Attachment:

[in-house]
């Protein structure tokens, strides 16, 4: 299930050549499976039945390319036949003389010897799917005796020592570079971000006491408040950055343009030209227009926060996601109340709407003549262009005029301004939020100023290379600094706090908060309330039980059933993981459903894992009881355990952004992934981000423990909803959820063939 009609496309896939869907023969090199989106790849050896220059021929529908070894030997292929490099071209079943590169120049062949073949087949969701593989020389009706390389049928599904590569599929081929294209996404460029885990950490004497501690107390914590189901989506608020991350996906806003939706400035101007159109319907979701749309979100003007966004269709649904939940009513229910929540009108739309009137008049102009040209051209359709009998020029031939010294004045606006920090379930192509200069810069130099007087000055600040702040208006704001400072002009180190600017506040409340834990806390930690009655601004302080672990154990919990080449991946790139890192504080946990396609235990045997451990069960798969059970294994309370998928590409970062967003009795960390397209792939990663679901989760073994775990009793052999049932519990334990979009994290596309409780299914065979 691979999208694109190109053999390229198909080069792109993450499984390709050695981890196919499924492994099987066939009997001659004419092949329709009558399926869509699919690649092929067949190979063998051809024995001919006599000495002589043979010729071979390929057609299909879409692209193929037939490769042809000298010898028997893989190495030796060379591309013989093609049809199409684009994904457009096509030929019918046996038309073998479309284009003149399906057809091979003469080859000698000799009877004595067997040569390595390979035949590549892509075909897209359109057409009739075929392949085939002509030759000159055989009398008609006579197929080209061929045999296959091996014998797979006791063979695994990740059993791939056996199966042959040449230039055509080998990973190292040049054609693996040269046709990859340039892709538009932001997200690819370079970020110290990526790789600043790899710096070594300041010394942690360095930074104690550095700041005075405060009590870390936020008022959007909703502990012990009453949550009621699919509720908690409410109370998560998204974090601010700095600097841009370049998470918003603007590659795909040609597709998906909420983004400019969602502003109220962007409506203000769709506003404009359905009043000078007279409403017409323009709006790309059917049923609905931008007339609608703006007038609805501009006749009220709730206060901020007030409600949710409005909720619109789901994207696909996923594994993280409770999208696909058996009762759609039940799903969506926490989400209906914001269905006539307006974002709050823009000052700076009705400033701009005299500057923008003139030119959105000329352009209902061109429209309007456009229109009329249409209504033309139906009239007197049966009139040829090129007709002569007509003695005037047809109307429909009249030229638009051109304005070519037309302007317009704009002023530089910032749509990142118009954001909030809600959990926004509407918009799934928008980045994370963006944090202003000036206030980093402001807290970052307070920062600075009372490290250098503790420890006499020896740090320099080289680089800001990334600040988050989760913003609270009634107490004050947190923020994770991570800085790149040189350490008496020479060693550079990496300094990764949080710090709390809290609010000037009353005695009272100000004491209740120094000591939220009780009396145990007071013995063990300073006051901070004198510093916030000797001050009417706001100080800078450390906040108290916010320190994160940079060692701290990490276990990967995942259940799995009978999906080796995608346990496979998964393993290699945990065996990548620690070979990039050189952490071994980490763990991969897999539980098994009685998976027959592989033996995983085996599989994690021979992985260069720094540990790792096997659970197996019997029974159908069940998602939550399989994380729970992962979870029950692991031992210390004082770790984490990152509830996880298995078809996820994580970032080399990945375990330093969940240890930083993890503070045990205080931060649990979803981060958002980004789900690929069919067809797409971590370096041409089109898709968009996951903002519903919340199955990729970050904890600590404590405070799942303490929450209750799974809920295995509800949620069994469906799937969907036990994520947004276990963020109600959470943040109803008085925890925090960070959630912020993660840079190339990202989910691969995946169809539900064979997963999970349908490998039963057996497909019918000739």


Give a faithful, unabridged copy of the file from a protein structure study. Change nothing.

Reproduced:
[in-house]
């Protein structure tokens, strides 16, 4: 299930050549499976039945390319036949003389010897799917005796020592570079971000006491408040950055343009030209227009926060996601109340709407003549262009005029301004939020100023290379600094706090908060309330039980059933993981459903894992009881355990952004992934981000423990909803959820063939 009609496309896939869907023969090199989106790849050896220059021929529908070894030997292929490099071209079943590169120049062949073949087949969701593989020389009706390389049928599904590569599929081929294209996404460029885990950490004497501690107390914590189901989506608020991350996906806003939706400035101007159109319907979701749309979100003007966004269709649904939940009513229910929540009108739309009137008049102009040209051209359709009998020029031939010294004045606006920090379930192509200069810069130099007087000055600040702040208006704001400072002009180190600017506040409340834990806390930690009655601004302080672990154990919990080449991946790139890192504080946990396609235990045997451990069960798969059970294994309370998928590409970062967003009795960390397209792939990663679901989760073994775990009793052999049932519990334990979009994290596309409780299914065979 691979999208694109190109053999390229198909080069792109993450499984390709050695981890196919499924492994099987066939009997001659004419092949329709009558399926869509699919690649092929067949190979063998051809024995001919006599000495002589043979010729071979390929057609299909879409692209193929037939490769042809000298010898028997893989190495030796060379591309013989093609049809199409684009994904457009096509030929019918046996038309073998479309284009003149399906057809091979003469080859000698000799009877004595067997040569390595390979035949590549892509075909897209359109057409009739075929392949085939002509030759000159055989009398008609006579197929080209061929045999296959091996014998797979006791063979695994990740059993791939056996199966042959040449230039055509080998990973190292040049054609693996040269046709990859340039892709538009932001997200690819370079970020110290990526790789600043790899710096070594300041010394942690360095930074104690550095700041005075405060009590870390936020008022959007909703502990012990009453949550009621699919509720908690409410109370998560998204974090601010700095600097841009370049998470918003603007590659795909040609597709998906909420983004400019969602502003109220962007409506203000769709506003404009359905009043000078007279409403017409323009709006790309059917049923609905931008007339609608703006007038609805501009006749009220709730206060901020007030409600949710409005909720619109789901994207696909996923594994993280409770999208696909058996009762759609039940799903969506926490989400209906914001269905006539307006974002709050823009000052700076009705400033701009005299500057923008003139030119959105000329352009209902061109429209309007456009229109009329249409209504033309139906009239007197049966009139040829090129007709002569007509003695005037047809109307429909009249030229638009051109304005070519037309302007317009704009002023530089910032749509990142118009954001909030809600959990926004509407918009799934928008980045994370963006944090202003000036206030980093402001807290970052307070920062600075009372490290250098503790420890006499020896740090320099080289680089800001990334600040988050989760913003609270009634107490004050947190923020994770991570800085790149040189350490008496020479060693550079990496300094990764949080710090709390809290609010000037009353005695009272100000004491209740120094000591939220009780009396145990007071013995063990300073006051901070004198510093916030000797001050009417706001100080800078450390906040108290916010320190994160940079060692701290990490276990990967995942259940799995009978999906080796995608346990496979998964393993290699945990065996990548620690070979990039050189952490071994980490763990991969897999539980098994009685998976027959592989033996995983085996599989994690021979992985260069720094540990790792096997659970197996019997029974159908069940998602939550399989994380729970992962979870029950692991031992210390004082770790984490990152509830996880298995078809996820994580970032080399990945375990330093969940240890930083993890503070045990205080931060649990979803981060958002980004789900690929069919067809797409971590370096041409089109898709968009996951903002519903919340199955990729970050904890600590404590405070799942303490929450209750799974809920295995509800949620069994469906799937969907036990994520947004276990963020109600959470943040109803008085925890925090960070959630912020993660840079190339990202989910691969995946169809539900064979997963999970349908490998039963057996497909019918000739």